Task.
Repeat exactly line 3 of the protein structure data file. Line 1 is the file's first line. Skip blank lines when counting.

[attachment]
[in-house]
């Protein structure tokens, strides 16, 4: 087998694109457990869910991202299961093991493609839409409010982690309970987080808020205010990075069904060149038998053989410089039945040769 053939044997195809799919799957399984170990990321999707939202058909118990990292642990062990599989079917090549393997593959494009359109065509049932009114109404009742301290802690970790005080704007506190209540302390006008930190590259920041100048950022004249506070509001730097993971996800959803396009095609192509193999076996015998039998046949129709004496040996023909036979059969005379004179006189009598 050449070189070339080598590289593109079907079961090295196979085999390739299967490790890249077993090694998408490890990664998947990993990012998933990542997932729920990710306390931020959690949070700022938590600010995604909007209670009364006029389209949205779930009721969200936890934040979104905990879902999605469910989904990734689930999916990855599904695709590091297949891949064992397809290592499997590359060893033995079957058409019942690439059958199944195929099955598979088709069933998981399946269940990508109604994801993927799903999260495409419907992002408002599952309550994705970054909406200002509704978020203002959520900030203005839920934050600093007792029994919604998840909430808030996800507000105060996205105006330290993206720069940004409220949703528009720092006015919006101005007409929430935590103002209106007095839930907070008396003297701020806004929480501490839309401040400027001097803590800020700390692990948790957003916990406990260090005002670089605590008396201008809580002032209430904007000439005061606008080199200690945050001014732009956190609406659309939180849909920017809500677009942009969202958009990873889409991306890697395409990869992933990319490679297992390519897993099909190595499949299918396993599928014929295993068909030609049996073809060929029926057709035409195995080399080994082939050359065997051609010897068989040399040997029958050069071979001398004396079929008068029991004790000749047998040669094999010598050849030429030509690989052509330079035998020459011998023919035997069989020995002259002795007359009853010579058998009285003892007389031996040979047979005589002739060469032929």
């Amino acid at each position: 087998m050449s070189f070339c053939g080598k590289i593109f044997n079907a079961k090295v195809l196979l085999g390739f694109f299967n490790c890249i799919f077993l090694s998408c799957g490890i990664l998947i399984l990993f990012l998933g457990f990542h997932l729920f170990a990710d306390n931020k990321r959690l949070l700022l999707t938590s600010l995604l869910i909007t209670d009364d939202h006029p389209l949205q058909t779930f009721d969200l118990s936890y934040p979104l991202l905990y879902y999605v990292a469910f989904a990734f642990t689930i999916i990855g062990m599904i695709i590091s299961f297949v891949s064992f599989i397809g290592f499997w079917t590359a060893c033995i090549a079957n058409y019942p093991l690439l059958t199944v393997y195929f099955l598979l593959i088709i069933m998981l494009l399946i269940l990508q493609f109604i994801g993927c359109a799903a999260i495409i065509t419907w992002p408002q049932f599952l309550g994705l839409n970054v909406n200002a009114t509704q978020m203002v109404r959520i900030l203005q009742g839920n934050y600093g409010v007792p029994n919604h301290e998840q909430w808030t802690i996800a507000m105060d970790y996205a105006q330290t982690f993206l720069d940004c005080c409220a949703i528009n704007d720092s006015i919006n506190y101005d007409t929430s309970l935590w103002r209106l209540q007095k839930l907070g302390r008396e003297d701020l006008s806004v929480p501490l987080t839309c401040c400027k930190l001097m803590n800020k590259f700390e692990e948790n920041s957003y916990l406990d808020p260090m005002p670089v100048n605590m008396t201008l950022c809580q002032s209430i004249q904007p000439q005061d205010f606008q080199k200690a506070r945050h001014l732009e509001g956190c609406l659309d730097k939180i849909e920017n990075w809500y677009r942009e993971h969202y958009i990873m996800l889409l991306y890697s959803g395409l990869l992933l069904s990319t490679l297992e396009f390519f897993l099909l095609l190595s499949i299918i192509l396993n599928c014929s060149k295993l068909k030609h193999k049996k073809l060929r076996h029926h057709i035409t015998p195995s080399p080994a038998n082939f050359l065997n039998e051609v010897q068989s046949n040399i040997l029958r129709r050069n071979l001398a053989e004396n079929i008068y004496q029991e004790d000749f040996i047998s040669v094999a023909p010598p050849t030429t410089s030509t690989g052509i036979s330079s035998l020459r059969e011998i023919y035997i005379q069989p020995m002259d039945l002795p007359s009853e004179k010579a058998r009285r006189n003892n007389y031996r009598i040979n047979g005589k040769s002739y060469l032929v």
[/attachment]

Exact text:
């Amino acid at each position: 087998m050449s070189f070339c053939g080598k590289i593109f044997n079907a079961k090295v195809l196979l085999g390739f694109f299967n490790c890249i799919f077993l090694s998408c799957g490890i990664l998947i399984l990993f990012l998933g457990f990542h997932l729920f170990a990710d306390n931020k990321r959690l949070l700022l999707t938590s600010l995604l869910i909007t209670d009364d939202h006029p389209l949205q058909t779930f009721d969200l118990s936890y934040p979104l991202l905990y879902y999605v990292a469910f989904a990734f642990t689930i999916i990855g062990m599904i695709i590091s299961f297949v891949s064992f599989i397809g290592f499997w079917t590359a060893c033995i090549a079957n058409y019942p093991l690439l059958t199944v393997y195929f099955l598979l593959i088709i069933m998981l494009l399946i269940l990508q493609f109604i994801g993927c359109a799903a999260i495409i065509t419907w992002p408002q049932f599952l309550g994705l839409n970054v909406n200002a009114t509704q978020m203002v109404r959520i900030l203005q009742g839920n934050y600093g409010v007792p029994n919604h301290e998840q909430w808030t802690i996800a507000m105060d970790y996205a105006q330290t982690f993206l720069d940004c005080c409220a949703i528009n704007d720092s006015i919006n506190y101005d007409t929430s309970l935590w103002r209106l209540q007095k839930l907070g302390r008396e003297d701020l006008s806004v929480p501490l987080t839309c401040c400027k930190l001097m803590n800020k590259f700390e692990e948790n920041s957003y916990l406990d808020p260090m005002p670089v100048n605590m008396t201008l950022c809580q002032s209430i004249q904007p000439q005061d205010f606008q080199k200690a506070r945050h001014l732009e509001g956190c609406l659309d730097k939180i849909e920017n990075w809500y677009r942009e993971h969202y958009i990873m996800l889409l991306y890697s959803g395409l990869l992933l069904s990319t490679l297992e396009f390519f897993l099909l095609l190595s499949i299918i192509l396993n599928c014929s060149k295993l068909k030609h193999k049996k073809l060929r076996h029926h057709i035409t015998p195995s080399p080994a038998n082939f050359l065997n039998e051609v010897q068989s046949n040399i040997l029958r129709r050069n071979l001398a053989e004396n079929i008068y004496q029991e004790d000749f040996i047998s040669v094999a023909p010598p050849t030429t410089s030509t690989g052509i036979s330079s035998l020459r059969e011998i023919y035997i005379q069989p020995m002259d039945l002795p007359s009853e004179k010579a058998r009285r006189n003892n007389y031996r009598i040979n047979g005589k040769s002739y060469l032929v």